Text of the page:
Choosing Sport mode also makes the steering feel a bit heavier, but doesn’t change the electrically assisted steering rack’s lack of feedback and on-center feel. Even so, the Soul’s stiff structure and well-tuned damping make for a satisfying balance of ride and handling, at least on the glassy-smooth pavement in northern California where we drove the new model. Body roll is nicely controlled in corners, the all-season rubber has a reasonably high grip threshold when pushed on twisty roads, and there’s a commendable lack of torque steer. While the Soul Turbo is short on the fluidity and harmoniousness of the best compact cars such as the Volkswagen Golf and the Mazda 3, the Mazda CX-3 is the only small crossover that surpasses the Soul’s overall dynamic goodness; it also offers all-wheel drive, the missing element in Kia’s contender.
The squared-off Soul shames the CX-3—and nearly all other subcompact crossovers—in terms of practicality and interior space. The cabin is airy and spacious, with good sightlines all around, an expansive rear seat with plenty of headroom, and a large cargo area that easily expands by folding the back seat flat. With the seats down, there is up to 61 cubic feet of space back there, which tops even the versatile Honda HR-V.
Pricing is another strong suit for the Soul Turbo, which starts at $23,500—just $1350 more than last year’s Soul ! model with the 2.0-liter naturally aspirated engine. That starting price brings a decent amount of standard kit, including push-button start and Android Auto/Apple CarPlay; even our loaded test car with a panoramic sunroof, blind-spot detection, navigation, and a Harman/Kardon audio system topped out at a still-reasonable $27,620. As with other Soul models, the interior layout is ergonomically sound, and material quality is top-notch in the sub-$30,000 arena.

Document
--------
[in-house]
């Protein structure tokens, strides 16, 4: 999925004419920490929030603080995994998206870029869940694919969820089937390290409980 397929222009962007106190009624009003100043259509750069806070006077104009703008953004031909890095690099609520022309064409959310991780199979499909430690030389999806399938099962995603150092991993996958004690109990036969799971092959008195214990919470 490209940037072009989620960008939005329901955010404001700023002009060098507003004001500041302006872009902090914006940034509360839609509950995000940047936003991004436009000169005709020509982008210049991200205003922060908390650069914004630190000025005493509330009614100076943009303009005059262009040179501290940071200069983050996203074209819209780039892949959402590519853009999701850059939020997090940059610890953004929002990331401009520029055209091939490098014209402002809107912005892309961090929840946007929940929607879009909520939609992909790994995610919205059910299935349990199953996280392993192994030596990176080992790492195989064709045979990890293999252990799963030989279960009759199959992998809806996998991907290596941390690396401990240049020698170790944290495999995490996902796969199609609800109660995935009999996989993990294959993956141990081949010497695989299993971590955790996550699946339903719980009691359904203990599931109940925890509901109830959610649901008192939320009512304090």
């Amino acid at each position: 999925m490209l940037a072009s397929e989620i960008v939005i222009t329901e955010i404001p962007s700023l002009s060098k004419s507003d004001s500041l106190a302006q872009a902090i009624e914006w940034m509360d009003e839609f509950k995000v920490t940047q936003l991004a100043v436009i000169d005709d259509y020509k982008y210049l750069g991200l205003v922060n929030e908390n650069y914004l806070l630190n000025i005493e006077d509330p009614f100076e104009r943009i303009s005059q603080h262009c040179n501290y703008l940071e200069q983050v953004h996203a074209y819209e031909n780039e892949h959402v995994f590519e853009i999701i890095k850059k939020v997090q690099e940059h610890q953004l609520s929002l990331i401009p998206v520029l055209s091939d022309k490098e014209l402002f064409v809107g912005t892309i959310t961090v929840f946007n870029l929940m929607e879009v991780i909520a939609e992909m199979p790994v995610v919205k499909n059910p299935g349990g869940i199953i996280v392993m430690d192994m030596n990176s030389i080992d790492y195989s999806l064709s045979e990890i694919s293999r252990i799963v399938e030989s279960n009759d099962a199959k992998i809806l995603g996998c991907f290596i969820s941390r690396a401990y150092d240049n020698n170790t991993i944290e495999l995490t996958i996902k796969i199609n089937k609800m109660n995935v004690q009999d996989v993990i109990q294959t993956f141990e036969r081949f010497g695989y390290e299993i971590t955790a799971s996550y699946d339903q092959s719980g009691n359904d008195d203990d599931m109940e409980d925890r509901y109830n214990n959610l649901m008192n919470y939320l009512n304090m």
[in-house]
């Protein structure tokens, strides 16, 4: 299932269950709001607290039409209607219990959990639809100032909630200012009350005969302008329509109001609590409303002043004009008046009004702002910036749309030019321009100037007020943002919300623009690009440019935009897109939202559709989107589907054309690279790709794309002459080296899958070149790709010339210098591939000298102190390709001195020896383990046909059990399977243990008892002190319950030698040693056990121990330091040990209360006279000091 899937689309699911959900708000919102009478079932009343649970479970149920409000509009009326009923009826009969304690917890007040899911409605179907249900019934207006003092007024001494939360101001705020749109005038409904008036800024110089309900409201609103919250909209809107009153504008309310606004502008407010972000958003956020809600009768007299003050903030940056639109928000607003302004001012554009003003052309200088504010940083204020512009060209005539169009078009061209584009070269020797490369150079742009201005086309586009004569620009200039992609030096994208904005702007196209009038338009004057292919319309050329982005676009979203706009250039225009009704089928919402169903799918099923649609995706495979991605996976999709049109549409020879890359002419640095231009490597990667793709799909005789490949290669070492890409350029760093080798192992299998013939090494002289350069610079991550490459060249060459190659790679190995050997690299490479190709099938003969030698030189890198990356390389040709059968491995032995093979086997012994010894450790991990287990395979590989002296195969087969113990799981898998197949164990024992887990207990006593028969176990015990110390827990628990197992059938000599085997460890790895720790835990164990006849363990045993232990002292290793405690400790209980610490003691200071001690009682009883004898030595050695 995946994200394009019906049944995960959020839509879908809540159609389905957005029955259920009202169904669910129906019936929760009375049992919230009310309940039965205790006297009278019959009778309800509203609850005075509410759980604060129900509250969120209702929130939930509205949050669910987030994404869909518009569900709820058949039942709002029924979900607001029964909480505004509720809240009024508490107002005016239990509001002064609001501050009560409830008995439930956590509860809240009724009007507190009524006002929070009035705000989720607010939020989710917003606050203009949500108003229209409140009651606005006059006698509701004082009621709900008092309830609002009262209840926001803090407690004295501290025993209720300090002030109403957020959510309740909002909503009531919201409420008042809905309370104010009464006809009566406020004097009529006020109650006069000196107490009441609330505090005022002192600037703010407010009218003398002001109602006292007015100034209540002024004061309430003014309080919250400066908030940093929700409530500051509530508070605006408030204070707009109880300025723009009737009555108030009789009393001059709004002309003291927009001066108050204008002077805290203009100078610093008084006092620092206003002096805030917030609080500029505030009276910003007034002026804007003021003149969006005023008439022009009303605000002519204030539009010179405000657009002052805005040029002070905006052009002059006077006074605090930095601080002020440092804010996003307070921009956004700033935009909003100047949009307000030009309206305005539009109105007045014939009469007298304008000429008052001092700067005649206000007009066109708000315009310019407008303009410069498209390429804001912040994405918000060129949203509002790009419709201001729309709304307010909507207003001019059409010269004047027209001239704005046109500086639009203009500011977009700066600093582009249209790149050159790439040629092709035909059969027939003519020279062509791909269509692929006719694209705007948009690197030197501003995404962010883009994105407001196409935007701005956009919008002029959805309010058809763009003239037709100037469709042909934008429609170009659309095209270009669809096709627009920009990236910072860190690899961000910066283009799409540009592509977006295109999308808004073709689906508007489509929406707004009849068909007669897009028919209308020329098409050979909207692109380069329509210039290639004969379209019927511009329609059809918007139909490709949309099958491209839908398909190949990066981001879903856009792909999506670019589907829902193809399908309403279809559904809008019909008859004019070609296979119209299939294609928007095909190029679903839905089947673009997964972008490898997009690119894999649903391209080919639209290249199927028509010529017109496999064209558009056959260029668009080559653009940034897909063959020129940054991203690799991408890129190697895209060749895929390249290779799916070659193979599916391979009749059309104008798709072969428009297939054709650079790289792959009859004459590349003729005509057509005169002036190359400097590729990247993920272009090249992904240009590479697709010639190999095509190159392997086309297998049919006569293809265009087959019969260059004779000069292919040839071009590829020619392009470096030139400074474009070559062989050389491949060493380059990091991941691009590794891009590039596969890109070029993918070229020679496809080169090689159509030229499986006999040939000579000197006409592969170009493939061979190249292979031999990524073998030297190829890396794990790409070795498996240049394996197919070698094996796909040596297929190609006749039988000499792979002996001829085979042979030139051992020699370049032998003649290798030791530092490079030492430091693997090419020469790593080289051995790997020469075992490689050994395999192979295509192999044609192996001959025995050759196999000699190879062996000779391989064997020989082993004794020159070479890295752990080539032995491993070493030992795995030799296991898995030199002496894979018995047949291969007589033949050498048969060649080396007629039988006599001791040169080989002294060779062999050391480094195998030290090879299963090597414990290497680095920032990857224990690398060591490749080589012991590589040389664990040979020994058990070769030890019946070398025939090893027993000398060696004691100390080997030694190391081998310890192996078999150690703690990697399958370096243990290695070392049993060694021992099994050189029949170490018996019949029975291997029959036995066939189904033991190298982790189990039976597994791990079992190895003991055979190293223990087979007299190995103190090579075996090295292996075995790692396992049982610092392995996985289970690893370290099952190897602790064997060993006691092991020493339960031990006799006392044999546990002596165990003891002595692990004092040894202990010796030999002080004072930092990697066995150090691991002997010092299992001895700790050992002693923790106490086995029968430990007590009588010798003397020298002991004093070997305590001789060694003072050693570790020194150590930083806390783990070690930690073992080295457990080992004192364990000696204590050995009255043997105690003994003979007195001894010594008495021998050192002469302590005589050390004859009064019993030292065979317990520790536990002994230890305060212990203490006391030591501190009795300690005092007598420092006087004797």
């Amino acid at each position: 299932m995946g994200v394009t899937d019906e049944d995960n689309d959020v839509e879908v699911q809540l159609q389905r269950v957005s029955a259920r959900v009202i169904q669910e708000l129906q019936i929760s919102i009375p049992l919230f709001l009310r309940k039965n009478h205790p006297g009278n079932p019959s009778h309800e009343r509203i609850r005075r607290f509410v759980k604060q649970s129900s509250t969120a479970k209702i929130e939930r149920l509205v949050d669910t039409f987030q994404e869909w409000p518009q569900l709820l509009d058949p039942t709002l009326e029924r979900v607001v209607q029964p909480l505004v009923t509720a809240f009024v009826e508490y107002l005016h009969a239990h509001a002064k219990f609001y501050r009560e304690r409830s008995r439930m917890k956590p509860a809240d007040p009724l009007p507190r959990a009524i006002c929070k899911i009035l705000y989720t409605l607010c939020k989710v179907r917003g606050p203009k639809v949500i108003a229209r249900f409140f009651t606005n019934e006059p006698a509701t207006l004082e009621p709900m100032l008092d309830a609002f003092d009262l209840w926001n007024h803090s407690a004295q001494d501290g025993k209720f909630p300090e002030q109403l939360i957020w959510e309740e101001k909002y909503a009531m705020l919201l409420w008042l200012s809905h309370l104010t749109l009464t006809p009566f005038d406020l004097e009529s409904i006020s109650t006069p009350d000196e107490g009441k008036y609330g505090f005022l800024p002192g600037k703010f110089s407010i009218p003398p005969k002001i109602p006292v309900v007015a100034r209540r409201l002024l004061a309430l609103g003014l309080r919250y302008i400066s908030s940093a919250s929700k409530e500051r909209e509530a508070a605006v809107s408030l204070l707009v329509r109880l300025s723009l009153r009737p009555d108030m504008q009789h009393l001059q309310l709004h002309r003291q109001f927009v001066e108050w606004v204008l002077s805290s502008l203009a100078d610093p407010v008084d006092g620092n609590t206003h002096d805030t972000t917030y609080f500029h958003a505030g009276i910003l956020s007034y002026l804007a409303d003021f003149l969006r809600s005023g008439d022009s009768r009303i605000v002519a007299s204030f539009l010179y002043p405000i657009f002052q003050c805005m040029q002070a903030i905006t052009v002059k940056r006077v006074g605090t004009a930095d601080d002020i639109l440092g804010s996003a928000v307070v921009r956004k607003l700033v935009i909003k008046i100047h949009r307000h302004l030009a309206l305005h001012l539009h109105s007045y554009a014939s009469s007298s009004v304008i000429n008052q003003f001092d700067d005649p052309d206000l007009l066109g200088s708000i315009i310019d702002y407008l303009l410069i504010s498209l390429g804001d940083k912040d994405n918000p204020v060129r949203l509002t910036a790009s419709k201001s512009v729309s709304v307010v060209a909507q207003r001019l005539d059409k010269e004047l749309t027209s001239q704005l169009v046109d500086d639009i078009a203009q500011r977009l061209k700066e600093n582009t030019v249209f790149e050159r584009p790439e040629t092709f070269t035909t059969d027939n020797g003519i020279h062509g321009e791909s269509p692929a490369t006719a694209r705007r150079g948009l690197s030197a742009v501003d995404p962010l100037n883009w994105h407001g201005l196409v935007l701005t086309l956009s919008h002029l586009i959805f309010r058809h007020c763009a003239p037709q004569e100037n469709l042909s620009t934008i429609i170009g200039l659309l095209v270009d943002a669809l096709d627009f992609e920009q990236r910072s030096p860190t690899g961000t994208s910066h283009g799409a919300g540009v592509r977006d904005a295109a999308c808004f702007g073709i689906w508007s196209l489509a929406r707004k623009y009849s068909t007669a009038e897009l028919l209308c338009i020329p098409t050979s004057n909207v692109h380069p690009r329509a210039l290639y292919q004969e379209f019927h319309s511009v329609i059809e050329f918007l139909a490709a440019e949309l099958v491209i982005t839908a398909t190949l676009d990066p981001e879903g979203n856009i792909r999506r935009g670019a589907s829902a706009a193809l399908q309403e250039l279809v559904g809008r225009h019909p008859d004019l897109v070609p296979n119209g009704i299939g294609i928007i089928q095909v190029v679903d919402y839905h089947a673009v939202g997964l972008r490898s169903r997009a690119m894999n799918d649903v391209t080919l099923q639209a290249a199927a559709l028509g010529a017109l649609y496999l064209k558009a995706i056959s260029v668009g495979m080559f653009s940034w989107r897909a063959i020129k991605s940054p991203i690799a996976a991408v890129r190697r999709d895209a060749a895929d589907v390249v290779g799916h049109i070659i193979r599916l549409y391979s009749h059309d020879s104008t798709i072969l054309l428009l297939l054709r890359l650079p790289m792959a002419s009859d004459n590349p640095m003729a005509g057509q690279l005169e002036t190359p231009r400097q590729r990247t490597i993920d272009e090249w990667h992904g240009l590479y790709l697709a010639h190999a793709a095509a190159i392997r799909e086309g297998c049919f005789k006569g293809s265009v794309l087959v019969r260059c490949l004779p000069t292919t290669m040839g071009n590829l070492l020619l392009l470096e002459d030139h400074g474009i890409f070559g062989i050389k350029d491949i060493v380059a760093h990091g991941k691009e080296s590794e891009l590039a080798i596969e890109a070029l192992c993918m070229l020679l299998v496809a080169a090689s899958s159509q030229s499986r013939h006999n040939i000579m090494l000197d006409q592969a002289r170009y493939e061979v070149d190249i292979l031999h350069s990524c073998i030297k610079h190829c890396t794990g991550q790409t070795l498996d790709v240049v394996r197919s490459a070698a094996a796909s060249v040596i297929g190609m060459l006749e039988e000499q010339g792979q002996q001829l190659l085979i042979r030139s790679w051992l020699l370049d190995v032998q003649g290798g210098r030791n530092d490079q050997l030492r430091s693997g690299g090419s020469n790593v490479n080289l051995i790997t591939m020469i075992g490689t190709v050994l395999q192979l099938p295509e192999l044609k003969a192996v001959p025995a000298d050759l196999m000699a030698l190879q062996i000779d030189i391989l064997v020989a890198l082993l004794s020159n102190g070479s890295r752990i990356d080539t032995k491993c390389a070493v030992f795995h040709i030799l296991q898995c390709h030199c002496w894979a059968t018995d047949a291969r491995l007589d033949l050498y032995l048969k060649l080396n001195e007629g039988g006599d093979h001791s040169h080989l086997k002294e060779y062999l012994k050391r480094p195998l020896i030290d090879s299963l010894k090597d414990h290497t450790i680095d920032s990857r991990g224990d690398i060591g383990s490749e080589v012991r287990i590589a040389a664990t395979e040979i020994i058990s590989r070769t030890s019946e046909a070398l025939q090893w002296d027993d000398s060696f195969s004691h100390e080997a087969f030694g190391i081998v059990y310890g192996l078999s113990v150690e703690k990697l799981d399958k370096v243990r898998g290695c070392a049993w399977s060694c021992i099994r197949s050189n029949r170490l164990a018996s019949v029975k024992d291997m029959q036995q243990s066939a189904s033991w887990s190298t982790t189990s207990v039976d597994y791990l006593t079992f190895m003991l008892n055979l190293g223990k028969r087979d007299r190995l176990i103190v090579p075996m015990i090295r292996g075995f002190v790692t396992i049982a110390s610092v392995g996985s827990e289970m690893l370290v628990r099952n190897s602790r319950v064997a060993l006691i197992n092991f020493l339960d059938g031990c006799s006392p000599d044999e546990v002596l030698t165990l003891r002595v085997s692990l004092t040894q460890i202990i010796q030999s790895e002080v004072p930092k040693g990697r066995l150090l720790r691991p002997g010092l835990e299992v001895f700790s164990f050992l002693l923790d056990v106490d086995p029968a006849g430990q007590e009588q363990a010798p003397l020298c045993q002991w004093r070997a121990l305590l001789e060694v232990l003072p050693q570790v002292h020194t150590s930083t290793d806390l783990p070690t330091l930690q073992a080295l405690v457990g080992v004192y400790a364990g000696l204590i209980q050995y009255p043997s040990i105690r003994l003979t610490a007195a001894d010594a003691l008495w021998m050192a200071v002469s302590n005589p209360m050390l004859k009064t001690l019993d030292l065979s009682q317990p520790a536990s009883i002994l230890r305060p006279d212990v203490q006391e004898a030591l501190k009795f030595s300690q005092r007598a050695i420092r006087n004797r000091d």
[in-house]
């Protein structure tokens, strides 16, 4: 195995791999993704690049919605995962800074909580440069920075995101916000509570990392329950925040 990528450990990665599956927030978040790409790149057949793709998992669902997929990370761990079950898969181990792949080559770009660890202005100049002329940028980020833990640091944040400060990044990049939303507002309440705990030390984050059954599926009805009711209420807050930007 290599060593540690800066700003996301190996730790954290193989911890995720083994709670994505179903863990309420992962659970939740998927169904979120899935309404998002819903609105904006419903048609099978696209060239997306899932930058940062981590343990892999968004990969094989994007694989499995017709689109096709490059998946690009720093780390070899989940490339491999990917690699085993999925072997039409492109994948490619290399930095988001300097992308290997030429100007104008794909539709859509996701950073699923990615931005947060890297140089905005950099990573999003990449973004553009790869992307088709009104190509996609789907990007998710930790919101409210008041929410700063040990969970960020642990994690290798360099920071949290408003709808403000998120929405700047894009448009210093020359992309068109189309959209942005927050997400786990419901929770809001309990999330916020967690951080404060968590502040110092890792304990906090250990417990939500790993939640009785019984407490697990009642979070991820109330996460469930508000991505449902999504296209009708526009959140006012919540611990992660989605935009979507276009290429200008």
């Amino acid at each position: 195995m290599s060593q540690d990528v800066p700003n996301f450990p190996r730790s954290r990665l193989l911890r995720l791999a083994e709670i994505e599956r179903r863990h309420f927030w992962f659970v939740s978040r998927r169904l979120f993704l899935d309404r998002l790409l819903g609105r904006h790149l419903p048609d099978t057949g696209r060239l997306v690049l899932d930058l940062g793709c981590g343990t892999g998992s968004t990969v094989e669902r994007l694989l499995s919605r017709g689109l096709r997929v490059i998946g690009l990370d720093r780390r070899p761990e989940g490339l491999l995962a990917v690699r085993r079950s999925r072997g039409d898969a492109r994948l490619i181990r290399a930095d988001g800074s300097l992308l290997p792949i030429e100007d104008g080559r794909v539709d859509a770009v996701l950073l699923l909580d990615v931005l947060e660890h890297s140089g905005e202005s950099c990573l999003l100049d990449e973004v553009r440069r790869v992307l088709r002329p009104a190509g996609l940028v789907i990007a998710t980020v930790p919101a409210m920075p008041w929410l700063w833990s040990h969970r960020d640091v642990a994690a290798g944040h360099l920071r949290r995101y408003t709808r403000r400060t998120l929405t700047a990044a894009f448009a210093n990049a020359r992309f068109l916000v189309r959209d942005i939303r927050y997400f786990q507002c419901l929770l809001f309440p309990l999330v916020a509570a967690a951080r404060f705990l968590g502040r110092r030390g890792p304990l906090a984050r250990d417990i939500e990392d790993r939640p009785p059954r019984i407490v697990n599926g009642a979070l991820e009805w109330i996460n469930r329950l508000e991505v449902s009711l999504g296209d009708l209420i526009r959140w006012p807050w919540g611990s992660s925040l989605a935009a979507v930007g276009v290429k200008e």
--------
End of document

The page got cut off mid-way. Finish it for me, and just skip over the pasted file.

If you’re still not convinced that the turbocharged model is the clear choice of the Soul lineup, consider this: Despite having 40 more horsepower than the 2.0-liter car and 71 more horses than the base 1.6-liter model, it beats both in EPA fuel economy, at 26/31 mpg city/highway.
More of a Good Thing
Kia says that the majority of Soul customers are value-oriented people, so it makes sense that product planners expect the less-expensive naturally aspirated versions to remain more popular. The Kia Soul is an attractive, practical, and well-rounded box (however oxymoronic that sounds) no matter the trim level.
We could easily be upsold to the Soul Turbo. While it’s not the sharp-edged hot hatch some might be hoping for from Kia, the Soul with a bit more pep in its step is fun to drive and an appealing overall package with lots of practicality baked in. And enthusiasts shouldn’t worry, because we’re still holding out hope for the two-door, 250-hp, hard-core Soul Track’ster.